Ireland makes rugby history with test series win over New Zealand

Ireland makes rugby history with test series win over New Zealand

Ireland built an emphatic first-half lead, then held off New Zealand’s second-half rally to win the deciding third test match 32-22 on Saturday, recording its first-ever series win against the All Blacks and rocking New Zealand rugby a year out from a World Cup.

Only a week after posting its first-ever test win over New Zealand in New Zealand, Ireland won again — and emphatically — to become only the third team and the first in almost 40 years to beat the All Blacks in a three-test series at home.

Ireland led 22-3 after a magnificent first half in which it scored tries through backrower Josh van der Flier, fullback Hugo Keenan and center Robbie Henshaw while stifling the All Blacks attack.

The All Blacks came storming back into the match after halftime with tries to backrowers Ardie Savea and Akira Ioane and fullback Will Jordan to cut Ireland’s lead to 25-22 after 60 minutes.

Ioane and Jordan’s tries came when Ireland was down to 14 men with prop Andrew Porter in the sin-bin after a head clash with All Blacks lock Brodie Retallick, who left the field and didn’t return.

Ireland captain Johnny Sexton first kicked a valuable penalty to reduce the impact of Porter’s absence then, after the prop’s return, chose to take a lineout from a kickable penalty and replacement hooker Rob Herring planted the ball on the goalline to rebuild Ireland’s lead to 10 points.

Sexton was on the sideline when the match ended, replaced a few minutes before fulltime. With him also were backrower Peter O’Mahoney, reduced to tears, and lock Tadhg Beirne who were among the heroes of Ireland’s historic win.

When Joey Carberry booted the ball high into the grandstand after the fulltime siren there was jubilation among the Ireland players, their reserves, their coaches and management.

“It’s a special day because we’re playing against the best in the world, the very best,” Sexton said. “To come down here and to do this is very, very special.

“It means a lot now but I know in a year’s time when the World Cup starts it won’t mean anything as we’ve learnt before. But we’ll enjoy tonight and possibly a couple more days but we’ve got to keep improving as we’ve learned before.”

The All Blacks knew after the first two tests in which Ireland scored first that they needed a good start. Instead, Ireland scored through van der Flier from a lineout in the fourth minute in what came as a hammer blow to the All Blacks morale.

New Zealand struggled to regroup, at sea at times against an Ireland team that was relentless with ball in hand. Forwards ran powerfully into contact and made space for the backs while New Zealand frittered away its share of possession with poor kicks. When it tried to attack, Ireland’s smothering defense forced it into tactical and other errors.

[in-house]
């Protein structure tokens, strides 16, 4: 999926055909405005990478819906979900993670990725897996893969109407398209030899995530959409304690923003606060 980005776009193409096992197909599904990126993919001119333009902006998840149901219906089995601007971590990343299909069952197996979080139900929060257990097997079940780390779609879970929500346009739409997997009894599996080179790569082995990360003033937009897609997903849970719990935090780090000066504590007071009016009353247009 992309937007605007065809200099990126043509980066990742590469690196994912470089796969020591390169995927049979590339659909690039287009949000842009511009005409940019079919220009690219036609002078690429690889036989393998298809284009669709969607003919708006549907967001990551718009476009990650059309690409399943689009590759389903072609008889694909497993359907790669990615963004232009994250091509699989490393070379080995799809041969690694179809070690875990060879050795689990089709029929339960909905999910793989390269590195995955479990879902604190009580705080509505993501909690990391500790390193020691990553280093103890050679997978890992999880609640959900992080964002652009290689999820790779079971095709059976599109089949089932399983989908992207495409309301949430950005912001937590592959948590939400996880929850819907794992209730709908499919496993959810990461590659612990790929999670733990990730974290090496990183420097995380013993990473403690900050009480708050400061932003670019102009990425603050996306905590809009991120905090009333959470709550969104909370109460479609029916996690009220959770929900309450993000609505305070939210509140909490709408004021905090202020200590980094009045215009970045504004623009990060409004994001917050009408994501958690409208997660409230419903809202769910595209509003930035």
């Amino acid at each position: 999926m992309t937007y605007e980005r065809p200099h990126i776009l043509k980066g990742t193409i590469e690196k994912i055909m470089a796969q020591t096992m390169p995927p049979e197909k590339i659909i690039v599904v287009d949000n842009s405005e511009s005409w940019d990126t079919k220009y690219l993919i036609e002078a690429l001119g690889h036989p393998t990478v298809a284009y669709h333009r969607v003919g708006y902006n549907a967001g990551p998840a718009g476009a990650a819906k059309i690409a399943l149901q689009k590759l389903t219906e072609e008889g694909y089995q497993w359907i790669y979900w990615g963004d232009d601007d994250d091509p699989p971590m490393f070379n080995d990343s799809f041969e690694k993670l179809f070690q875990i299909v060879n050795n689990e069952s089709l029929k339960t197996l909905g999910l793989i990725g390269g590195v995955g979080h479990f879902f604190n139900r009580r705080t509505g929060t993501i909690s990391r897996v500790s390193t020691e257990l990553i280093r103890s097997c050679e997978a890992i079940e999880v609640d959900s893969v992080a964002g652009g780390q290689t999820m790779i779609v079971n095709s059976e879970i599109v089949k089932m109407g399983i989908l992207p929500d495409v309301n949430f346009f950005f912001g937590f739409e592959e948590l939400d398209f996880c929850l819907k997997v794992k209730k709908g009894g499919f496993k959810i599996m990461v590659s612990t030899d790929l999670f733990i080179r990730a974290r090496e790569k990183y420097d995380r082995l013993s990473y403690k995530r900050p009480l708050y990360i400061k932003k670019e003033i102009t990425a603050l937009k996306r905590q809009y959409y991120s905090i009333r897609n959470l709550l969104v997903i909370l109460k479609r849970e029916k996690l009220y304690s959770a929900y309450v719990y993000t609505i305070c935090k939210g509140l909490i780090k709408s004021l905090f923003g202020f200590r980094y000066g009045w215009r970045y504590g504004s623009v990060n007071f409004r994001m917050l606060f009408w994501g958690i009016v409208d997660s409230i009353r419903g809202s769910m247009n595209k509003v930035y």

New Zealand edged its way into the match with a penalty to Jordie Barrett but the All Blacks still struggled to find focus in their attack. Ireland had no such difficulty.

In the 27th minute it showed the quality of its passing and running game. Ireland moved the ball left from a lineout across the width of the field through Bundee Aki and Sexton, Mack Hansen and Keenan to James Lowe on the left wing. Ireland then swung the attack back to the right through Caelan Doris, Sexton and Aki, then again to the left and to Keenan again who eluded a tackle to score.

In the 37th minute and with the All Blacks struggling under pressure, Ireland scored again. From an attacking scrum they went right, then back again to the left and Sexton passed to Henshaw, who scored.

Few All Blacks fans would have given their team hope at halftime of fighting their way back into the match.

But they did with an early try to Savea, who was often a lone force in attempting to rouse the All Blacks forwards. Then Ioane, a late replacement for Scott Barrett at blindside flanker, got through four Ireland tackles and New Zealand was back in the match at 22-17.

Sexton extended Ireland’s lead with a penalty before Jordan scored a magnificent try, running off a short pass from Savea inside the All Blacks’ 22 and dashing more than 80 meters to score.

Ireland again rallied itself, shed any sense of tiredness after a long tour and won a lineout from which Herring drove to the line for the game’s decisive try.

For the last 15 minutes, Ireland repelled waves of All Blacks attacks as the anticipation grew of the final whistle and a moment of history.

“We’re bitterly disappointed,” All Blacks captain Sam Cane said. “We didn’t put out the performance that we so desperately wanted to But we can’t take anything away from Ireland. They’ve been fantastic these last couple of weeks and were too good for us tonight.”

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